Chris Skinner writes in his blog that it’s interesting to hear that many of the banks focused upon digital are studying, visiting, talking to and hiring people from big tech firms.
People with experience at Netflix, Alibaba, Amazon and Tencent are in strong demand, especially those who can code. I always remember the comment from a former senior member of Deutsche Bank’s leadership team, Marcus Schenk, that the ability to code is now becoming as important as the ability to speak English in business, and that statement becomes more and more true all the time.
Interestingly, many of the banks that are committed to digital are getting their bankers on training courses in Python, and they are advertising new jobs with titles of data engineer and data scientist.
Meantime, in a reverse play, the big tech firms that are trying to get into the low hanging fruit of financial services are hiring bankers. They don’t want them to code, but to explain the dynamics of how credit and payments markets operate, how the profit is made and to assist in designing new hybrid products that allow big tech firms to operate financial products with light regulation.
What this tells me is that technology – digital – and finance – banking – is merging. If I was a betting man, which I am sometimes, then I would put a marker firmly down today to say that it will be very difficult to tell the difference between a big tech firm and a bank in 2045.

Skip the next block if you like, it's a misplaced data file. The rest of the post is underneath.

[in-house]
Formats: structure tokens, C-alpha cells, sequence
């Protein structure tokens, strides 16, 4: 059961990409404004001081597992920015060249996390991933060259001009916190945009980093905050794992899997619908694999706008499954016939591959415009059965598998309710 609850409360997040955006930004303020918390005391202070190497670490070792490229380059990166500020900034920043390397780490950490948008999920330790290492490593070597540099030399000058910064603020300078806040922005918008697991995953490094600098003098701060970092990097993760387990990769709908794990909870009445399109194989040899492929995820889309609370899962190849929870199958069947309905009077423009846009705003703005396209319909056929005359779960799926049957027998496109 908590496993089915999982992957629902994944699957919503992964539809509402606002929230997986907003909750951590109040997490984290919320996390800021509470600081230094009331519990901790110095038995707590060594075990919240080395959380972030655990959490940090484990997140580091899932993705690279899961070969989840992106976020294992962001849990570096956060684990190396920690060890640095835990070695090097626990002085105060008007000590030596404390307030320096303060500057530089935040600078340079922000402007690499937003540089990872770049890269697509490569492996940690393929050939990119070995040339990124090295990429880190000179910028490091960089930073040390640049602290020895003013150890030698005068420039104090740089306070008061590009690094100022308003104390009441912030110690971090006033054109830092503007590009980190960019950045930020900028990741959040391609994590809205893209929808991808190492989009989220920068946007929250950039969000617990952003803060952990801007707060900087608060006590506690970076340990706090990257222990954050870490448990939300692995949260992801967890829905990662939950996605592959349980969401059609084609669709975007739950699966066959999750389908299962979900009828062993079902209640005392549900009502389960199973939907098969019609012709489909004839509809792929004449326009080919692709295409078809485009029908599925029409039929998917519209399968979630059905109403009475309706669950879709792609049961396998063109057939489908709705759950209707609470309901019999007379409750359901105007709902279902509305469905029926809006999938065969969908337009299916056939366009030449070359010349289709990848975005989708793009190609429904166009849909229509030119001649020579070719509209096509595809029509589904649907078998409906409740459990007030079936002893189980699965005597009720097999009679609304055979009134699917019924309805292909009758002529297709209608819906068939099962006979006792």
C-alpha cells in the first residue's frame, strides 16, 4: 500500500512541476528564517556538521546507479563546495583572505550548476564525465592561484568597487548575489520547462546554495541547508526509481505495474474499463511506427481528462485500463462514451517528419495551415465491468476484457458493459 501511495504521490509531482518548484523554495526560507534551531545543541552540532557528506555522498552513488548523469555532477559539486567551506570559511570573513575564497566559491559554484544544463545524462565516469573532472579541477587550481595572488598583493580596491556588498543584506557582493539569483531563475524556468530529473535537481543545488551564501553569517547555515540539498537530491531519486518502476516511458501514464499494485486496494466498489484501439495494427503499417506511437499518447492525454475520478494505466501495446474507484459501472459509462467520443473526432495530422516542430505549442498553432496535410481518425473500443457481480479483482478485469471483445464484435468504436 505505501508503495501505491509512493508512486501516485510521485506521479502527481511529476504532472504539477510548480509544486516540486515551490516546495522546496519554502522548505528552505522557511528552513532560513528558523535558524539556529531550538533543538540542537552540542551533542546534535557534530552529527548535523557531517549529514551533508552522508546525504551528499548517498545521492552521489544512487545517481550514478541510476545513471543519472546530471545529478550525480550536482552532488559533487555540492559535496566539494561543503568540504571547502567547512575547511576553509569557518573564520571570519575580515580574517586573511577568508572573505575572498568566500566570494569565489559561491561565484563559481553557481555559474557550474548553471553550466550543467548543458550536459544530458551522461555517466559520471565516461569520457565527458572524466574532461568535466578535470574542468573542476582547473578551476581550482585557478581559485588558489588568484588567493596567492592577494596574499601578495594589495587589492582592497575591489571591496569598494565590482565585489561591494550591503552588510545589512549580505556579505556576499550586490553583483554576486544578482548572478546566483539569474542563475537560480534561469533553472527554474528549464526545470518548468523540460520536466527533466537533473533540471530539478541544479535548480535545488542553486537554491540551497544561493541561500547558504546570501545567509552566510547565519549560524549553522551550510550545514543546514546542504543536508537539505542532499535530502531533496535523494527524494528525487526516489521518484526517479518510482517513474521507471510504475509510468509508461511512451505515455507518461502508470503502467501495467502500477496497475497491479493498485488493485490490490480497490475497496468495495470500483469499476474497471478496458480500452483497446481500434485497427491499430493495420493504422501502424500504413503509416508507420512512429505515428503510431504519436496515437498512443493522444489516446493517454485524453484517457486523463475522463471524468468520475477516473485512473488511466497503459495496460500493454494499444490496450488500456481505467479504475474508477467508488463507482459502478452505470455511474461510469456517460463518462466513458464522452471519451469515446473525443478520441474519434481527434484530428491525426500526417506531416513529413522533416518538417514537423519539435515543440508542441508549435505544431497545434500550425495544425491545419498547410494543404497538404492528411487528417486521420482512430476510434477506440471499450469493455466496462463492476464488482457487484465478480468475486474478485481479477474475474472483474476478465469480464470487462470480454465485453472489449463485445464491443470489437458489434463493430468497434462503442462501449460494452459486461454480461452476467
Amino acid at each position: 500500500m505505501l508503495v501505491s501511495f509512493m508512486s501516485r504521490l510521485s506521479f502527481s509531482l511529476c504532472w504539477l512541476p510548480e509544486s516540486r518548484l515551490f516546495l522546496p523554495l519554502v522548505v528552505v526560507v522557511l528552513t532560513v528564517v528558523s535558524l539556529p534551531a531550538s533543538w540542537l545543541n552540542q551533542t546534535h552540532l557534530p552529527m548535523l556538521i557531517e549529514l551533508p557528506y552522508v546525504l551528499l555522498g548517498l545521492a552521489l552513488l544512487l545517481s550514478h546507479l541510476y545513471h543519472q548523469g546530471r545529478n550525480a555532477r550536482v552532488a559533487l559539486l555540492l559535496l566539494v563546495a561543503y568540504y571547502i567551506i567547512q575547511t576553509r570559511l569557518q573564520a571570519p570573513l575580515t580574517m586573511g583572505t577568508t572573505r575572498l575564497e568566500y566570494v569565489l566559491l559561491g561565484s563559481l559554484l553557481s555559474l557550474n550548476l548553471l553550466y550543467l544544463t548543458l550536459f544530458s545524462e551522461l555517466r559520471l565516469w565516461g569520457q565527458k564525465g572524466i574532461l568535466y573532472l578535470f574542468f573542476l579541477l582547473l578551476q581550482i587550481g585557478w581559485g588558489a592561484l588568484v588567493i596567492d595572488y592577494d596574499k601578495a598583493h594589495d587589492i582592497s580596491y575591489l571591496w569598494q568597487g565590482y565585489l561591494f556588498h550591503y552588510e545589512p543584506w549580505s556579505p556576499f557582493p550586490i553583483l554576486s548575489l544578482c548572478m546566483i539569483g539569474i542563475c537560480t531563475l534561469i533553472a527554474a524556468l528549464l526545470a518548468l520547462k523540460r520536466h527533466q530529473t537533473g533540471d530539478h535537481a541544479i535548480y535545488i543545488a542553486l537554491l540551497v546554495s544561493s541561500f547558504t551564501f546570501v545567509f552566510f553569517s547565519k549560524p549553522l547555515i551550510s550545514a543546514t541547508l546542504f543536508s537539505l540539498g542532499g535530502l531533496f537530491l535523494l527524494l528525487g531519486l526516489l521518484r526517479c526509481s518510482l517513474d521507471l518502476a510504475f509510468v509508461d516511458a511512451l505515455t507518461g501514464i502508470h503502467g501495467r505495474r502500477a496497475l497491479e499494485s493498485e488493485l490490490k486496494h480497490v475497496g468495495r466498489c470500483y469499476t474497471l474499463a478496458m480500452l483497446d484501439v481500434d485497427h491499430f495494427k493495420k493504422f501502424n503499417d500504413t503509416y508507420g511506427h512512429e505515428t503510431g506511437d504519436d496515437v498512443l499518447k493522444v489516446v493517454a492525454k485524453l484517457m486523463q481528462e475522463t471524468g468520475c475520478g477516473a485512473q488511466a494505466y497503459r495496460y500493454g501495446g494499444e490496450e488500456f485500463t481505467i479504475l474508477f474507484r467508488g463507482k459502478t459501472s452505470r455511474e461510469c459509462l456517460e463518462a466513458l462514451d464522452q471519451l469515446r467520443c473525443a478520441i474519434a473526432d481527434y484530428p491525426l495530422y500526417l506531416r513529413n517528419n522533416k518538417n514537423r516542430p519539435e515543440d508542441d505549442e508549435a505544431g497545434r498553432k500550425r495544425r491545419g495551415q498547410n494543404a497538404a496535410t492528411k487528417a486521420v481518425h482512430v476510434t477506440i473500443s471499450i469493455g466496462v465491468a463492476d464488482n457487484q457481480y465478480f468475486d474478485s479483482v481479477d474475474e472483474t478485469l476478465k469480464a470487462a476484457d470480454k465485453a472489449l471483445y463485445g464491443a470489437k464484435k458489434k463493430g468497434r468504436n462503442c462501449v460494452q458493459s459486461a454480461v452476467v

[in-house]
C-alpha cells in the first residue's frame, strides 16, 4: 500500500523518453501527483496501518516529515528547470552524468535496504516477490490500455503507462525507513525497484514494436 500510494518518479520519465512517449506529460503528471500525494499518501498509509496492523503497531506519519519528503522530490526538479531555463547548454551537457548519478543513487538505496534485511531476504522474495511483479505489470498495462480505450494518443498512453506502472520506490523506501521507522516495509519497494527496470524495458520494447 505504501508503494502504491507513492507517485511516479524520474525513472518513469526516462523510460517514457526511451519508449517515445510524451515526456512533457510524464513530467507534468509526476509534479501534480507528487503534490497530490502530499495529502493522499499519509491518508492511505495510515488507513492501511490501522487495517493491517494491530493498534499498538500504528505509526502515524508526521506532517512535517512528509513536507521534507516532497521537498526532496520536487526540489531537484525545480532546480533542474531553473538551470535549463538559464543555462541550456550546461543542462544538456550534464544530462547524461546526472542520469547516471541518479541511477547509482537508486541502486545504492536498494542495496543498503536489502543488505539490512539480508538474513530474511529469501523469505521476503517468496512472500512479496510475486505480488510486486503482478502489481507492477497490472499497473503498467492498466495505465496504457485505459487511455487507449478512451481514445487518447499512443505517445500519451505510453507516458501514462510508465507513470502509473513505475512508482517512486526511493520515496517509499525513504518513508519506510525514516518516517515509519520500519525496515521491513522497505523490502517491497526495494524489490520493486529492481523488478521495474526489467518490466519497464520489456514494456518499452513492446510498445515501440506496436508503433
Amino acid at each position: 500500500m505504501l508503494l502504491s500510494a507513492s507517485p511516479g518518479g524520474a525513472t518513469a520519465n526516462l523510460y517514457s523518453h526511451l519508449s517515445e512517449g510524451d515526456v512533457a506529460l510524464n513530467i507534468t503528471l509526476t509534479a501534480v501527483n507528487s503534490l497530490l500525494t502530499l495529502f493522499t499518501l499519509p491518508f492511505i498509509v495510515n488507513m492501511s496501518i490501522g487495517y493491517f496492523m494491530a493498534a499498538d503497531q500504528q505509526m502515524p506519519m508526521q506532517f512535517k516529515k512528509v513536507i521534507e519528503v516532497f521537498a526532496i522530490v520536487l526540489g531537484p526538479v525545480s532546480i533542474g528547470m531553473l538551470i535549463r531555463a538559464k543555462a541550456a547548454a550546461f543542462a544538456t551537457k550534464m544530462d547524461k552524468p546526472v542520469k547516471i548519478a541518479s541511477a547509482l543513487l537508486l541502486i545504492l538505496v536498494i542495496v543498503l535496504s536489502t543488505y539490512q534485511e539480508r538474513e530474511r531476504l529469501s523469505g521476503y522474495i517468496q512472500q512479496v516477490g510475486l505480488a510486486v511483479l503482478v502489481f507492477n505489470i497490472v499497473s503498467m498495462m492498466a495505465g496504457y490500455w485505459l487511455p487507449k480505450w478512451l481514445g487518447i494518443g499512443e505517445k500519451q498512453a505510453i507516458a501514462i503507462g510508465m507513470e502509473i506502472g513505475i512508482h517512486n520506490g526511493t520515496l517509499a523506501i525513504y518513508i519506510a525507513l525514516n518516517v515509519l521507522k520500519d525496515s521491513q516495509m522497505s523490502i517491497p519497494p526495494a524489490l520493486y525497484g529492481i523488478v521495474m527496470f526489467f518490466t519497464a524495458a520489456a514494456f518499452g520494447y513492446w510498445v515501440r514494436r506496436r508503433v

Structurally and operationally they will look very similar. Their human resources and management will look the same. Their buildings and offices will be identical. The only difference will be their product and services.
There will be a loosely coupled operation of 1000s of people working in small teams to develop cutting-edge technologies to save, spend and invest. You might say that’s what the whole FinTech bubble has been all about but, as Fin and Tech merges, we will think very differently.
Equally, the follow-on is that management theories and structures have to change substantially to keep up. Just-in-time processing, hierarchical structures, command-control and all the things that worked for the industrial revolution will fail in the digital revolution. What we now need is real-time processing, flattened organizations and coach-counsel management.